What Creators Can Learn From the Writers Strike, Part 2: No Creator Is an Island

Ringo Chiu/Shutterstock Remix by Jason Reed

In a new weekly column, writer Lon Harris examines the Writers Strike and how the WGA’s organizing can work for the creative industry.


Last week, we talked about how both the Writers Guild of America (WGA) strike and the online creator community found themselves toiling on behalf of massive multinational conglomerates that don’t always value their efforts. This week, we’re examining another way in which the fates of TV and film writers and their digital creative counterparts are tied: the vital importance of being part of a vibrant community, rather than an individual facing a cruel and complex system alone.

Obviously, individual writers lack the leverage to convince the industry to raise their wages. Powerful producers like Shonda Rhimes or Ryan Murphy can secure lucrative deals for themselves, but these don’t have a trickle-down impact on the rates being paid to their junior colleagues. Only via collective action like the writers’ strike do the writers have any hope of actually improving their overall pay structure, residual rates, and so on.

It still may not be enough. Writers are looking for support from other entertainment unions—the crew members union (IATSE), the directors union (DGA), and of course, the actors union (SAG-AFTRA)—to join their protests and refuse to cross picket lines. A large-scale effort to shut down Hollywood productions, not allowing networks and streamers to fill up their libraries with fresh content to please consumers, will be necessary if the writers are going to have a hope of forcing their employers’ hands and bringing them back to the negotiating table.

Up against giants 

Creators also lack practical and immediate leverage when working through conflicts with larger platforms. In the case of ongoing disputes with major companies like Alphabet-owned YouTube or ByteDance’s TikTok, even some of the most popular creators can’t convince the companies to shift unpopular policies.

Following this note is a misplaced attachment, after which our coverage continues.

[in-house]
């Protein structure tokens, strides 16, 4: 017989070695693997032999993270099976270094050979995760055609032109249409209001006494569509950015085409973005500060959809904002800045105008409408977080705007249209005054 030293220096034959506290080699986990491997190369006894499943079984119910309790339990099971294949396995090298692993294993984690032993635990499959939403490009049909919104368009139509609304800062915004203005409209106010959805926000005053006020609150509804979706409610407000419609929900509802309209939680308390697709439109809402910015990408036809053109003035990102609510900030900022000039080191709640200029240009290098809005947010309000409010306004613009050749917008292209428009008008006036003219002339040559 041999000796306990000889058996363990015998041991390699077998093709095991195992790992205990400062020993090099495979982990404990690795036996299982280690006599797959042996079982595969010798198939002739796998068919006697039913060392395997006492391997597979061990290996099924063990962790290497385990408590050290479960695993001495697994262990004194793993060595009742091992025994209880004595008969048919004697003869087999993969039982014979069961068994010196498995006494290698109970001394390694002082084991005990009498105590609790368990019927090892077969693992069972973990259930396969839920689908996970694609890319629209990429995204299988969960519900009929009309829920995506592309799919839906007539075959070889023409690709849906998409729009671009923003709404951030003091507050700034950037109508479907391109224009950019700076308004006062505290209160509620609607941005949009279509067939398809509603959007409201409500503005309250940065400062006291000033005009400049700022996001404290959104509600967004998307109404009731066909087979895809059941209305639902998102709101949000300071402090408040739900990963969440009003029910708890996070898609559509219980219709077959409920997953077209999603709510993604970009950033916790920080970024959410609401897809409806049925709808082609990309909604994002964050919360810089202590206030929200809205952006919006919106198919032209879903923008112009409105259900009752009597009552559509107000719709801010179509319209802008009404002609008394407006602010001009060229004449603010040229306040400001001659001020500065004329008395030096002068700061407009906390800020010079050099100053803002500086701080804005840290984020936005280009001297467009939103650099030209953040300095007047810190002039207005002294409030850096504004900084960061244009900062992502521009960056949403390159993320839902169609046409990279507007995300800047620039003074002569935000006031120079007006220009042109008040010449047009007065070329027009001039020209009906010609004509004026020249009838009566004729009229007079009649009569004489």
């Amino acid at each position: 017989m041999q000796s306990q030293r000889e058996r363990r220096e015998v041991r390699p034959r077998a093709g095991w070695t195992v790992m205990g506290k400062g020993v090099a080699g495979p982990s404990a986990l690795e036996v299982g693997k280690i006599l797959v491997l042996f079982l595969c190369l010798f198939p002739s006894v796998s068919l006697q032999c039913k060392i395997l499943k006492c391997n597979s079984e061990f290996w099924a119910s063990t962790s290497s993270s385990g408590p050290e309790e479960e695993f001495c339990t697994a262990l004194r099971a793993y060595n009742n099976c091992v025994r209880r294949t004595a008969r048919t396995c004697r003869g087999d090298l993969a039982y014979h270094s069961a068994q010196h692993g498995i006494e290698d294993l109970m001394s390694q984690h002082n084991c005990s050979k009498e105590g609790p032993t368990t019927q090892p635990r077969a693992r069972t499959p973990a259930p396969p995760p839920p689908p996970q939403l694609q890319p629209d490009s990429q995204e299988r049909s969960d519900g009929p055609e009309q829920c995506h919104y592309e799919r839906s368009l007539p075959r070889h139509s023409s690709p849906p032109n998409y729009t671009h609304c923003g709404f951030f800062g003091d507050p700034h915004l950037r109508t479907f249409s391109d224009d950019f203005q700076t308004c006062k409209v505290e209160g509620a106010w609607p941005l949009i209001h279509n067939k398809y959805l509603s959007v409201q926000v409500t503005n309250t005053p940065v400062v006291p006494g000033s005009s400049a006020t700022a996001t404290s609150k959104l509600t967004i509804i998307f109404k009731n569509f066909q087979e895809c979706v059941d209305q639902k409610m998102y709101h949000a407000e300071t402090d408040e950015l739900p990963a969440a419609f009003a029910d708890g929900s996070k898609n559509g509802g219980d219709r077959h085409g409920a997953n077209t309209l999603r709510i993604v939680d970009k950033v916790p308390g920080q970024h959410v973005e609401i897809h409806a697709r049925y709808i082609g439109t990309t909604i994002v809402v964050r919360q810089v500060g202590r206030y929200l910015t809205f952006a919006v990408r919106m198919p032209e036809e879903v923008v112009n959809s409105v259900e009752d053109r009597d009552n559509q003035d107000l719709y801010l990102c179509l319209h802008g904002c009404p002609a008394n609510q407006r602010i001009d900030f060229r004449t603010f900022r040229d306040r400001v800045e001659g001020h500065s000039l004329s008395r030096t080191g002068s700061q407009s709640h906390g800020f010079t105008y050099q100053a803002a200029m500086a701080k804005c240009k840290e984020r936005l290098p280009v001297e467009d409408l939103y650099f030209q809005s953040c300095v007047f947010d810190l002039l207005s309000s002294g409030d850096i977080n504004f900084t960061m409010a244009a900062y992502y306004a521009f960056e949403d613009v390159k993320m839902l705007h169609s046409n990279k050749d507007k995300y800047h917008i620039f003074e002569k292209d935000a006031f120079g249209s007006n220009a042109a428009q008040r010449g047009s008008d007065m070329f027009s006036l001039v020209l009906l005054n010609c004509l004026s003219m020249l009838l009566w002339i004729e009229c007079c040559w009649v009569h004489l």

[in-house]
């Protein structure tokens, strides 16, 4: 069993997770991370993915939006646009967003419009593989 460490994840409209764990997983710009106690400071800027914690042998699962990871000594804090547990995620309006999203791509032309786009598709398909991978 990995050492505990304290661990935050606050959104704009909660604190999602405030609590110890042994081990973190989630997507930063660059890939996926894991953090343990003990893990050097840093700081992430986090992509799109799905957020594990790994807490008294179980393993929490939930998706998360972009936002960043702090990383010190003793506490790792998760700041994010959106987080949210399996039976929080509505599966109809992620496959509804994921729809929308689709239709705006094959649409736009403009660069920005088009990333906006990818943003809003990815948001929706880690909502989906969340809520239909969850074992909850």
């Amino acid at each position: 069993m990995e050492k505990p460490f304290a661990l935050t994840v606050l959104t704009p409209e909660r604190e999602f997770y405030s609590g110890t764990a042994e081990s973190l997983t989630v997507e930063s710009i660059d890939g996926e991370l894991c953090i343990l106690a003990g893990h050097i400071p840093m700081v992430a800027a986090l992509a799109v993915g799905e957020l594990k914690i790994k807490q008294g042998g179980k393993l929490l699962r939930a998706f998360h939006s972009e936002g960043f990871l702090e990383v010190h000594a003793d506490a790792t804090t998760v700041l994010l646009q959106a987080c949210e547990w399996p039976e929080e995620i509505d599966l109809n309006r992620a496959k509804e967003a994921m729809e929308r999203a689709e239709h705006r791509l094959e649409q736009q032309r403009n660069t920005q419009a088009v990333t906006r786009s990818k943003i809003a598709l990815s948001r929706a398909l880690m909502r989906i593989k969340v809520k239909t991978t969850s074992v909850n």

As previously covered by Passionfruit, Hank Green, one of the most well-known OG YouTubers out there and the founder of VidCon, made waves in early 2022 by criticizing TikTok’s creator fund, which divides a fixed and relatively small pool of money among an exponentially growing number of creators. The news made headlines, with many TikTokers issuing a rallying cry against the platform. Yet, TikTok’s stagnant creator fund structure still remains.

Amazon’s Twitch has also frequently angered its user base by considering or even implementing waves of unpopular rule changes, such as last year when it reduced its 70-30 revenue share deal with top creators to a 50-50 split and banned some forms of gambling content on the platform.

Still, lasting change has not come without more direct action from creators with real-world implications for the platforms.

The ultimate dream

Actual unionization remains a relatively far-off dream for online creators for a number of reasons. Culturally, they often work individually or in small groups, separated physically from their colleagues. Technically, most creators aren’t employees of their chosen platform, but more like “top users,” giving them a lot less practical leverage—along with more freedom to move around between homes.